I love fruit, especially stone fruit. Every year, as summer approaches, I look forward to enjoying months of apricots, plums, cherries, and of course peaches. Whether they’re served in salads, grilled, baked, or as is, stone fruits are both sweet and tart and pair well with a variety of ingredients.
My mom has never really had a sweet tooth, so there wasn’t a lot of baking tarts or pies growing up. My experiences and memories with stone fruit were therefore limited for many years to eating them as is or in salads. I’m not complaining. The fruits were so fresh that it was like eating candy anytime you took a bite out of one of them. And, summer breakfasts were often bowls of, what my brother called, ‘peach cereal‘ or peaches and milk. The weather was hot and humid, so this made for a refreshing way to start the day. Not to mention it’s quick, simple, light, and de-li-cious!
Banana Bread, as far as I know, is the first thing I learned how to bake. Like a lot of children, I’d help out or play with various ingredients while my mother was cooking, but I don’t recall ever actually uttering words like “I’ll be in the kitchen, baking” until after the discovery of this recipe. You’re now probably expecting the holy grail of banana bread recipes, and not that I’ve found any, but I’m sure there are better ones. What I can promise is that this recipe is simple, quick, adaptable, kid-friendly, inexpensive to make, and consistently yields a yummy loaf.
In writing this post, I tried to figure out what it is that makes me like this recipe so much. I’m sure to some degree, it has a lot to do with the fact that I grew up on it. I remember obsessively baking this, week after week, for years; I just couldn’t get enough of it. But it’s more than that. There’s a simplicity to this recipe that’s not out of laziness or a lack of creativity, but rather a true belief that the banana in banana bread should be the star. There are no extracts or spices added to alter or mask flavors, there are no secret ingredients, there are just bananas. And, in this case, that’s enough.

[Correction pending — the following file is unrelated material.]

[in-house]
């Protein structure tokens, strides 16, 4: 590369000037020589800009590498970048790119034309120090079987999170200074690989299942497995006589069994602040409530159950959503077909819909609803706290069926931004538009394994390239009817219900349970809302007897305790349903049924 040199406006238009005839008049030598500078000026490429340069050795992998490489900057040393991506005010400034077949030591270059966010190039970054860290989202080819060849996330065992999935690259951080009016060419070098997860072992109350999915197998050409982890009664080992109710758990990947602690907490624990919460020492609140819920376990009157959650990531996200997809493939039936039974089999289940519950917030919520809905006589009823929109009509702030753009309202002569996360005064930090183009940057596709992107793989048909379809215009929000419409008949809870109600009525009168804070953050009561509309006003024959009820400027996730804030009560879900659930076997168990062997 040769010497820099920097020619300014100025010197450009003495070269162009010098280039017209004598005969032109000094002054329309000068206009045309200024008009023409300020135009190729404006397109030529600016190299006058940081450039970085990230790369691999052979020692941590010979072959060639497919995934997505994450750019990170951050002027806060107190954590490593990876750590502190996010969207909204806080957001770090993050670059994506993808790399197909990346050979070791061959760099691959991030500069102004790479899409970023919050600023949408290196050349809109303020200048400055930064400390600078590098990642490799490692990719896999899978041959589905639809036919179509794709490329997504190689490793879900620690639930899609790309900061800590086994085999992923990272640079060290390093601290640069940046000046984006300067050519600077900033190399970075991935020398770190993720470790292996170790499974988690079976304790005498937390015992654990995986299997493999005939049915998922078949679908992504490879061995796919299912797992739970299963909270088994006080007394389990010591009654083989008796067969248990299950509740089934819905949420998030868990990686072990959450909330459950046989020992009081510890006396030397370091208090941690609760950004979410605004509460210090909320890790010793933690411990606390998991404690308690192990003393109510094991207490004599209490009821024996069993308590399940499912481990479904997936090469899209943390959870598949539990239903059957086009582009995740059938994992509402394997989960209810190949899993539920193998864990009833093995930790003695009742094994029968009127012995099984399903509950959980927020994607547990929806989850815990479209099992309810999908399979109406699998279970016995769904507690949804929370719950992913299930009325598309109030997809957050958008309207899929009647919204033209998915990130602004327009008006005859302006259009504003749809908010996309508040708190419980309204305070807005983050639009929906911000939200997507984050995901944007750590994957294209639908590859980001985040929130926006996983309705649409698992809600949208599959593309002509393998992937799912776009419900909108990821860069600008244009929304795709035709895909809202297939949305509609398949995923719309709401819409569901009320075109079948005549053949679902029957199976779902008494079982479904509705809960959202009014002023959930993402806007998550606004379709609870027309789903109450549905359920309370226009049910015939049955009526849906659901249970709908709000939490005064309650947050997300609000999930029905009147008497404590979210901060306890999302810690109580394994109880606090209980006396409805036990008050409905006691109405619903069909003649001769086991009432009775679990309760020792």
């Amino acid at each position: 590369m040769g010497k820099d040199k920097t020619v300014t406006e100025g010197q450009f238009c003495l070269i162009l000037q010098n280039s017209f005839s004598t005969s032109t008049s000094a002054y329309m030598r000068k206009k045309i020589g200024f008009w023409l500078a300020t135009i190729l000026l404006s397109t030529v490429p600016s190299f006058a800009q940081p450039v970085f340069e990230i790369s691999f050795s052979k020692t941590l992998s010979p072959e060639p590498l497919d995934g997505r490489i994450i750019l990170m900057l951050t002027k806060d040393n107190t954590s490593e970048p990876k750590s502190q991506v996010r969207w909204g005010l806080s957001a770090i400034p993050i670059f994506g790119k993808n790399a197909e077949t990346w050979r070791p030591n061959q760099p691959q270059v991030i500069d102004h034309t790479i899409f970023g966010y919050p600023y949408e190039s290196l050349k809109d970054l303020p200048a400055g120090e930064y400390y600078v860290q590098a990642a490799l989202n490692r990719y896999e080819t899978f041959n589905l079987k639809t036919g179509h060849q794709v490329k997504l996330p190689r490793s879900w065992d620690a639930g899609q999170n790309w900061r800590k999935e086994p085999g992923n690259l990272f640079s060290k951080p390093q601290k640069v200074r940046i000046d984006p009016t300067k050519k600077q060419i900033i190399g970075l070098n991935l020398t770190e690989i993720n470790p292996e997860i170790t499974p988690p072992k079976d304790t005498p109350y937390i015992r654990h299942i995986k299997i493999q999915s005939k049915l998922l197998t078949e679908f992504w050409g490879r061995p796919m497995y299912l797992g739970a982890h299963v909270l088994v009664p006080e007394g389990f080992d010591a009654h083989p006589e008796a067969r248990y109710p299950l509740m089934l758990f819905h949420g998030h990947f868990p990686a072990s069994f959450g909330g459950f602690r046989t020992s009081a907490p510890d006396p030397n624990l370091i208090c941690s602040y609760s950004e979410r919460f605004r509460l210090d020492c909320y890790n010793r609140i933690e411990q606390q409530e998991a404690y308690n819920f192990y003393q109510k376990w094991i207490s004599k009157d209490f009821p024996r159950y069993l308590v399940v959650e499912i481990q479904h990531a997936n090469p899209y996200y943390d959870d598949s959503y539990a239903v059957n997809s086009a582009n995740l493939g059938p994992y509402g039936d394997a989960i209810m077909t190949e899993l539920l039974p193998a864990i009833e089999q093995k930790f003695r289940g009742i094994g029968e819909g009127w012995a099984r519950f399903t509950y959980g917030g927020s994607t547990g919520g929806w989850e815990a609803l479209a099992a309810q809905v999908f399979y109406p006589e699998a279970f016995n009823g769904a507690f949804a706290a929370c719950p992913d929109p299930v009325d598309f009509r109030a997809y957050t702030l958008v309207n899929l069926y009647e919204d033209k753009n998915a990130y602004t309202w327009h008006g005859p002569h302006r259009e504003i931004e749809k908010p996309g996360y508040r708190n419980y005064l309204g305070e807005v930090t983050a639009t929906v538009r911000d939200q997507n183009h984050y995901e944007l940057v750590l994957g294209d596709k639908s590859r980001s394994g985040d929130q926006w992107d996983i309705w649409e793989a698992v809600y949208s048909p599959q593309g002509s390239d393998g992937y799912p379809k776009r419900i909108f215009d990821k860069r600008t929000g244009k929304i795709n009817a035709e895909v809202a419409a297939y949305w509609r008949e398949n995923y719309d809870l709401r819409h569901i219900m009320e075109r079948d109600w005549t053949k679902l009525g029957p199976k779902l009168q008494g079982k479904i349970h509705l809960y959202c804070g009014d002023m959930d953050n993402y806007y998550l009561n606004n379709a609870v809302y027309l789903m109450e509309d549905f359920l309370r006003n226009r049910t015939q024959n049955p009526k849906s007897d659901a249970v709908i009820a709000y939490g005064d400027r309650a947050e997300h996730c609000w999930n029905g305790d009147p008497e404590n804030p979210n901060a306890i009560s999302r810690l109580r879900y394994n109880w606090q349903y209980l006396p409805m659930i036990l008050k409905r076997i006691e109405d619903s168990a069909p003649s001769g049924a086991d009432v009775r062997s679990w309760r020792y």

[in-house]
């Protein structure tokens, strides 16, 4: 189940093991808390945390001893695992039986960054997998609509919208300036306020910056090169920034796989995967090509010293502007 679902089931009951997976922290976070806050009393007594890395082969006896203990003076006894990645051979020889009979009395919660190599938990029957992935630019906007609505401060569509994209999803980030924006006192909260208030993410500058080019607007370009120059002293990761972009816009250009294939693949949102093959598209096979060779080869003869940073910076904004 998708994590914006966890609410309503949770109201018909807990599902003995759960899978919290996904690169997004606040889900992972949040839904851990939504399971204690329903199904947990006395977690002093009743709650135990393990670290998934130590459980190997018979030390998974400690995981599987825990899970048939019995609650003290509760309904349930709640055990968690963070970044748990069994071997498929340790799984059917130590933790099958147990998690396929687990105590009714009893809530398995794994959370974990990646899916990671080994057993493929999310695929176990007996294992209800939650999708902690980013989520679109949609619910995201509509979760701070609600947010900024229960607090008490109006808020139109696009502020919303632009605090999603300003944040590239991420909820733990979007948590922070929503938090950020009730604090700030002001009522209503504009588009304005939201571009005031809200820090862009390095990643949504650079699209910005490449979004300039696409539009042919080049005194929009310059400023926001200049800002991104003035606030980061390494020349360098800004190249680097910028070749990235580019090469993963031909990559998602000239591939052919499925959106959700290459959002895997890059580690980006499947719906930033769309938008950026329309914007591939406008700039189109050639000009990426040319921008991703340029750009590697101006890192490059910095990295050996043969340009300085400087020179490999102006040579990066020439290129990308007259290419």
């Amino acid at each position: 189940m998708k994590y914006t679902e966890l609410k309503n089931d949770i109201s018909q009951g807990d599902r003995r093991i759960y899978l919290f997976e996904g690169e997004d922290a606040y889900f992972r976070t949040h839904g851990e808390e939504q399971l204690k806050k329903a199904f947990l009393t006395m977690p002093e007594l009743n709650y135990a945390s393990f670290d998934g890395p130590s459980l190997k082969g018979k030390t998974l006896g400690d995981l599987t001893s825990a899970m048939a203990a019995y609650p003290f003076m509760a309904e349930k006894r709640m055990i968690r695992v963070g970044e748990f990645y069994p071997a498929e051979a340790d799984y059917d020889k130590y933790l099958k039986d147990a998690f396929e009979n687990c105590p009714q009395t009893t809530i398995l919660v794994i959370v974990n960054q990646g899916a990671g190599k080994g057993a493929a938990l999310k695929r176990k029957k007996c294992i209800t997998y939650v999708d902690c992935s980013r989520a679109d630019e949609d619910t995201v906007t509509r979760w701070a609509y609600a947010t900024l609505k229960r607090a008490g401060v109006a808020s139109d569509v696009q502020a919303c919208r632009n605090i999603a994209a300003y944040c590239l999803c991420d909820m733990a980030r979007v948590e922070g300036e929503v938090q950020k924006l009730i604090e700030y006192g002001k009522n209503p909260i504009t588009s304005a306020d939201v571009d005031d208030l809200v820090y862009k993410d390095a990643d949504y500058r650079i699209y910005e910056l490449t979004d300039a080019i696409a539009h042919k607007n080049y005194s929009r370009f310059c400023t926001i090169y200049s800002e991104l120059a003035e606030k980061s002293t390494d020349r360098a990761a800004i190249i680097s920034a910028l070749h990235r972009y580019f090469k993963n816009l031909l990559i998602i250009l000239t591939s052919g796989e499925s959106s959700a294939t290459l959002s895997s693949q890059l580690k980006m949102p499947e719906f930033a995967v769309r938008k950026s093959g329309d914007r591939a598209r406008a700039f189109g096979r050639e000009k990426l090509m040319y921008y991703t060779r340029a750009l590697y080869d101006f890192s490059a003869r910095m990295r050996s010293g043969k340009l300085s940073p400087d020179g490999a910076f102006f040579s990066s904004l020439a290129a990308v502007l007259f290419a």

Sundays are synonymous with relaxation and comfort. The perfect day to enjoy brunch with your girlfriends, go to the Farmers Market, go for a bike ride or hike, catch a matinée, or simply have breakfast in bed with your favorite newspaper or magazine. Simple moments that allow us to breathe, clear our heads, and recharge.
Unless I’m going out or expecting guests over, Sunday meals are quite simple and begin with le petit déjeuner. Consisting classically of tartines, croissants, or other pâtisseries accompanied by a warm beverage, this type of quick and simple breakfast is my most favorite. Having made almond biscotti the day before, all I was missing was some hot chocolate and a travel magazine.
Despite growing up in Europe, I’ve never really liked biscotti. Usually rock hard and way too dry for my taste, it’s something that I never intended on or thought about baking at home. After all, how much better than what I’d tasted could it get? A few weeks ago, I was going through some of my cookbooks, and I came across a recipe for almond biscotti by Dorie Greenspan that just sounded so delicious and different, I had to mark it as something to try. Oh, how I’m glad I did. I could eat this all day, every day.
I’m a huge almond lover, probably because of my mom. Growing up, there were always almonds around the house. Whether in salads, rice, desserts or simply as snacks, my mother was always adding them to her dishes. As a kid, I didn’t always get it; I kind of thought nuts or fruit in salads was weird. Little did I know, my mom was just ahead of her time and that years later those same ideas would be changing American cuisine.
There are very few ways, if any, to go wrong with almonds or almond extract. There’s just something so comforting about the sweetness and aroma of this tiny little fruit. Combine that with a buttery, crunchy, yet moist cookie, and voilà! Lenox Almond Biscotti: a wonderful, but dangerous, treat.
I’ve tried these a few different ways: plain, dunked in hot chocolate or tea, dipped in semi-sweet chocolate, and accompanying ice cream and fresh fruit. Delicious, and not only easy to make, but versatile too, which makes it my kind of food. This is one of those recipes that you’ll want to memorize and make over and over again. As an added bonus, they look fancy, so you’re guaranteed to impress guests.